It's also true that sometimes people felt things, and, because there was no word for them, they were unmentioned. The oldest emotion in the world may be that of being moved; but to describe it-just to name it - must have been like trying to catch something invisible.

(Then again, the oldest feeling in the world might simply have been confusion).

Having begun to feel, people's desire to feel grew. They wanted to feel more, feel deeper, despite how much it sometimes hurt. People become addicted to feeling. They struggled to uncover new emotions. It's possible that this is how art was born.
New kinds of joy were forged, along with new kinds of sadness. The eternal dissapointment of life as it is; the relief of unexpected reprieve, the fear of dying.

Even now, all possible feelings do not exist. There are still those that lie beyond our capacity and our imagination."


I don't mean just physically.

" You tell me that you are in love with a beautiful woman, but when I ask you, ' What is the color her eyes? What is her name? What is the name of her town? you cannot tell me. I don't believe you are really in love with something real.' Your notion of God may be vague like that, not having to do with reality.
Thich Nhat Hanh

Reading Julian of Norwich in the morning

God is the ground and the substance, the very essence of nature;
God is the true father and mother of natures.
We are all bound to God by nature,
and we are all bound to God by grace.
And this grace is for all the world,
Because it is our precious mother, Christ.
For this fair nature was prepared by Christ
For the honor and nobility of all,
and for the joy and bliss of salvation.

20 May 2009


Growing up is so hard these days; I'm taking solace in those writers who revel in that in-between growthness -- even though there may be a wallowing in the mire of co-dependency and coping mechanisms. Whatever.


How funny you are today New York
like Ginger Rogers in Swingtime
and St. Bridget’s steeple leaning a little to the left

here I have just jumped out of a bed full of V-days
(I got tired of D-days) and blue you there still
accepts me foolish and free
all I want is a room up there
and you in it

and even the traffic halt so thick is a way
for people to rub up against each other
and when their surgical appliances lock
they stay together
for the rest of the day (what a day)
I go by to check a slide and I say
that painting’s not so blue

where’s Lana Turner
she’s out eating
and Garbo’s backstage at the Met
everyone’s taking their coat off
so they can show a rib-cage to the rib-watchers
and the park’s full of dancers with their tights and shoes
in little bags
who are often mistaken for worker-outers at the West Side Y
why not
the Pittsburgh Pirates shout because they won
and in a sense we’re all winning
we’re alive

the apartment was vacated by a gay couple
who moved to the country for fun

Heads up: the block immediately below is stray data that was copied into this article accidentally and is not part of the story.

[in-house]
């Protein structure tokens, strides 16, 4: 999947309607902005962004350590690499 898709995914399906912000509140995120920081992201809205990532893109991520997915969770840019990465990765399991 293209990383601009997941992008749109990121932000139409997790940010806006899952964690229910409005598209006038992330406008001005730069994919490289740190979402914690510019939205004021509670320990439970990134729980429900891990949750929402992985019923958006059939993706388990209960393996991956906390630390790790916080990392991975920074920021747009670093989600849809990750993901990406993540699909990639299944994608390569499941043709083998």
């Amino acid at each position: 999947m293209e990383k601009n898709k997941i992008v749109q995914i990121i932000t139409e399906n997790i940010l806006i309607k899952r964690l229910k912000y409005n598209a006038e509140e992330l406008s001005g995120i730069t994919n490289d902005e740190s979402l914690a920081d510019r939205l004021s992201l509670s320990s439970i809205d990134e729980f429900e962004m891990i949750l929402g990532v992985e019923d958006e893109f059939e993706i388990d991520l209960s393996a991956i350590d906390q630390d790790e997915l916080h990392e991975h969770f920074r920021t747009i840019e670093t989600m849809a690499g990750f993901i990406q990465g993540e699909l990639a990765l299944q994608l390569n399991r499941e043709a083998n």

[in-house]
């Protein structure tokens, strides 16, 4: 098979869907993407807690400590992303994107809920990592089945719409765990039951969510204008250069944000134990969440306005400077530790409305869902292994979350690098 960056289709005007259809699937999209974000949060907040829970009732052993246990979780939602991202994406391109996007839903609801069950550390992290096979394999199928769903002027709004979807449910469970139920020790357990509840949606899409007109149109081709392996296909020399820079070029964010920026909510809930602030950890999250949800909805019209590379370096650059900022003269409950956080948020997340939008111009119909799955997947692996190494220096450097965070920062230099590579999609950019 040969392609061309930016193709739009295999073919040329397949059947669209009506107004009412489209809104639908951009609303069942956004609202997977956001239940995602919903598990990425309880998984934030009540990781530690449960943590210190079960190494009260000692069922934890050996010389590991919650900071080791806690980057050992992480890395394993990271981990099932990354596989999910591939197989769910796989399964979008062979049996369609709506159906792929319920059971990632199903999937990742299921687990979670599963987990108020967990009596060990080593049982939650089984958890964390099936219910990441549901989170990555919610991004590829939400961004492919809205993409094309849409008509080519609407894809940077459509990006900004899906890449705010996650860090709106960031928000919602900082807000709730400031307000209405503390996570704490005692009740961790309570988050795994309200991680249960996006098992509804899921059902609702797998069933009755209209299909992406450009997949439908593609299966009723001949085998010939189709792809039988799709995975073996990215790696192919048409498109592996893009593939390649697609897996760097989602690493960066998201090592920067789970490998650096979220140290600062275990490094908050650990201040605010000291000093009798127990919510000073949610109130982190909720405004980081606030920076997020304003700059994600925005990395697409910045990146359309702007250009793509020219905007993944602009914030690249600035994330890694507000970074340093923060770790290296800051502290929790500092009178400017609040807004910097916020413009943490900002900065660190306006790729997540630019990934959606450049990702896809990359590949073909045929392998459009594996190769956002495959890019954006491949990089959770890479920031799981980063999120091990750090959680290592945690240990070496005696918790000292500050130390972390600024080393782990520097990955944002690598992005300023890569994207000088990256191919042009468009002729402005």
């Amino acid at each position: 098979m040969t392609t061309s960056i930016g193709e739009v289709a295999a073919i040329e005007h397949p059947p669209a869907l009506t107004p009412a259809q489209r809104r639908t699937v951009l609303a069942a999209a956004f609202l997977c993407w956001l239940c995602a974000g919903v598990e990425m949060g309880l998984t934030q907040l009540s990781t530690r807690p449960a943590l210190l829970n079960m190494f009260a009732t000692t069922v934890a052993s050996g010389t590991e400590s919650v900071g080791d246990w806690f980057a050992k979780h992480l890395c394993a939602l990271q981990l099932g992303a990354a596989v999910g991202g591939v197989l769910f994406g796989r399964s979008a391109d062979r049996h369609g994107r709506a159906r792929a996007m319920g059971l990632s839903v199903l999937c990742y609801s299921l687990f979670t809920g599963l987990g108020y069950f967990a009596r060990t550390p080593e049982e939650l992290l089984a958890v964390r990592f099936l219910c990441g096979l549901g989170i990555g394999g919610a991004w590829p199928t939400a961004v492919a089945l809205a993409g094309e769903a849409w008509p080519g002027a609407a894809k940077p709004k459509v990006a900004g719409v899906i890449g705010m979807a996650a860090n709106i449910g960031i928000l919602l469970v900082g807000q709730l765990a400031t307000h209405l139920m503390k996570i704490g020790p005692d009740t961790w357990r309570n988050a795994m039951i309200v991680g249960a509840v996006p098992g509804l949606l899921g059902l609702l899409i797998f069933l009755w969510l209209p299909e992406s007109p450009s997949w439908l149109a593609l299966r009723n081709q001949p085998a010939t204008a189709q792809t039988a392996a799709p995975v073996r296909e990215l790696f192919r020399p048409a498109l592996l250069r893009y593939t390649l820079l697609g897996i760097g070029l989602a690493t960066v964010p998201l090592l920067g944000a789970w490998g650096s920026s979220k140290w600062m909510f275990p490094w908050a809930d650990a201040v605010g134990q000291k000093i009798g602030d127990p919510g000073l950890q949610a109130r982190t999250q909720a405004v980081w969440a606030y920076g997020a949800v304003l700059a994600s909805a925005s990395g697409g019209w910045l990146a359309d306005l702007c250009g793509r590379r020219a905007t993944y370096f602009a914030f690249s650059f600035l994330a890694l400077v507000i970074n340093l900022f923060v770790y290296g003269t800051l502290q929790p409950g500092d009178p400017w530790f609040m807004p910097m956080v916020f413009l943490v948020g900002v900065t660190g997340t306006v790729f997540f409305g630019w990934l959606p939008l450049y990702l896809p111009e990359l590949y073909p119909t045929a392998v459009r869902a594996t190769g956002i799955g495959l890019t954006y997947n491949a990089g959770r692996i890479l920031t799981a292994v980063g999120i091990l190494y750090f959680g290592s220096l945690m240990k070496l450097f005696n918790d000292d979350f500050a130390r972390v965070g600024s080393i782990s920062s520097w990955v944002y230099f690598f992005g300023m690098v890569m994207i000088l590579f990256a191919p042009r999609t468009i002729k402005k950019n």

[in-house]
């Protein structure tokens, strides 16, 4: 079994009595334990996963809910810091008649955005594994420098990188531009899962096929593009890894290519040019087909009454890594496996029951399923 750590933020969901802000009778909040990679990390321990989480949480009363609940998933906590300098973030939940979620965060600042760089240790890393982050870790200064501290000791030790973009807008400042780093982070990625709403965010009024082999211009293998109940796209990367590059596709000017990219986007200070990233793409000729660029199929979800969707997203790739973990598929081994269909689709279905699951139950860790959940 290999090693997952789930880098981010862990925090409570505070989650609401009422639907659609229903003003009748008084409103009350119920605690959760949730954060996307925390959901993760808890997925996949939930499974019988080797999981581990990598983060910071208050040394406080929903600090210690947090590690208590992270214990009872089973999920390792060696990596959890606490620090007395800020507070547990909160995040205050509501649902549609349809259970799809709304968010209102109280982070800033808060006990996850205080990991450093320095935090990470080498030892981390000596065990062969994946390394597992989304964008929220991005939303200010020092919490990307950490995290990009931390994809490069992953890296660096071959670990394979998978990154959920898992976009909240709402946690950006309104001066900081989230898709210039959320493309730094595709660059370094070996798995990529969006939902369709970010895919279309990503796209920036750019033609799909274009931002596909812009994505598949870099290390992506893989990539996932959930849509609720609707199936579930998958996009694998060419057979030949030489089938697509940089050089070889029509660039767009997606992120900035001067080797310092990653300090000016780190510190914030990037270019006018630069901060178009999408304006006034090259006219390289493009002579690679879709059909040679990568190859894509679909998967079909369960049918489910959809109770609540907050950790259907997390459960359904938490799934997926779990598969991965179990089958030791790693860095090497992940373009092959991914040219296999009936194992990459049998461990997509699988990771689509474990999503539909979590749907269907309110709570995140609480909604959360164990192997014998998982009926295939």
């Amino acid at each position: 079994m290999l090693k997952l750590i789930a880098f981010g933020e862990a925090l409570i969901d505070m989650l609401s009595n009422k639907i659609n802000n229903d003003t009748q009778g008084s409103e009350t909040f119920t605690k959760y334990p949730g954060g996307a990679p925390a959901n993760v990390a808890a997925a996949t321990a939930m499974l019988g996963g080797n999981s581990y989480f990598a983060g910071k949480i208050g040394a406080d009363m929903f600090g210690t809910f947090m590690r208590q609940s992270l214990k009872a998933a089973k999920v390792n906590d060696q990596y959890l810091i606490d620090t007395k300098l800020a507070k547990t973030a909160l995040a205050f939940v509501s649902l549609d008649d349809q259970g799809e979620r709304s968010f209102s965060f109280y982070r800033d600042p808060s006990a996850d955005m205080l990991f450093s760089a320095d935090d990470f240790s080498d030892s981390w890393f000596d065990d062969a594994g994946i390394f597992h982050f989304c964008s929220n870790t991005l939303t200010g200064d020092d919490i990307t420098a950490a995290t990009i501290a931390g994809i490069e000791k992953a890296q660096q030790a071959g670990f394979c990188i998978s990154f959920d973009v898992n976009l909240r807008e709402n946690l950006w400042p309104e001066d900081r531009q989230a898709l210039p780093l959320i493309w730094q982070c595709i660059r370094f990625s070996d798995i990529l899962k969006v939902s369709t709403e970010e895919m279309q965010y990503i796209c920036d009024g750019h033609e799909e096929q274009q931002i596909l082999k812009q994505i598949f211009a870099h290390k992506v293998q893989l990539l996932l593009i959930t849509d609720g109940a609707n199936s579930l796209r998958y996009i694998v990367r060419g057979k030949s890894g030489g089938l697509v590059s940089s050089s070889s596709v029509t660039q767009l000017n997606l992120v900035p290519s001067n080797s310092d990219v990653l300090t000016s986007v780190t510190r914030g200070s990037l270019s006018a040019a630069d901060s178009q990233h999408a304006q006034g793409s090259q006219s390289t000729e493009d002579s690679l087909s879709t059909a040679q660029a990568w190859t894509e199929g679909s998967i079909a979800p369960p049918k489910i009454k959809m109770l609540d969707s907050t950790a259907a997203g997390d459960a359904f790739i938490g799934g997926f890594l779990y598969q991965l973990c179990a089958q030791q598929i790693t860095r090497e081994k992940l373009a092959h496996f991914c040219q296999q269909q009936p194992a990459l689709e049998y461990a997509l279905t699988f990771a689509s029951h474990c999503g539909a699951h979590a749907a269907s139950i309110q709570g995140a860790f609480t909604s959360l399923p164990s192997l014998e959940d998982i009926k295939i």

they moved a day too soon
even the stabbings are helping the population explosion
though in the wrong country
and all those liars have left the UN
the Seagram Building’s no longer rivalled in interest
not that we need liquor (we just like it)

and the little box is out on the sidewalk
next to the delicatessen
so the old man can sit on it and drink beer
and get knocked off it by his wife later in the day
while the sun is still shining

oh god it’s wonderful
to get out of bed
and drink too much coffee
and smoke too many cigarettes
and love you so much

19 May 2009

Baja and Poems

I've corresponded with a poet I met in Baja. I met her almost 10 years ago. Her words sometimes floor me. Today I received a poem in the mail:

But is it this: that the ocean is blue,
very blue
and the fishes,
aren't they pretty creatures?
So wear the ocean, I say,
because I can't change the facts.

Paula Yup

I love snorkeling. Although I didn't do that today, I do feel that I wore the very blue ocean.

I hear my ancestors whisper...

Great Grandmother


13 May 2009

Ready for...

Last week of the semester and school year. I'm thankful to be transitioning into a new phase of life - the summertime. I thank myself for choosing the teaching profession at moments like these. In a week, I will be able to live in my rainbows and bathing suit if I so choose. Oliver and I will spend days at the dog beach in Santa Barbara; I need to buy him an umbrella. I will be off to Santa Fe for a time too. Reminds me of:

03 May 2009

Oliver's Travels: Spring 09

Venice Beach
At Auntie Em's with Bronte.
Climbing a tree in the dog park in Highland Park
Meditating on Labyrinth Day at CSU, Long Beach
Ready for Easter lunch
Traveling up the 101 to the Farm.
Kickin it with Smokey at home.

Intelligentsia with Brother and Bubbas

They make a good cup of coffee and are very dog-friendly. I also like the brick building.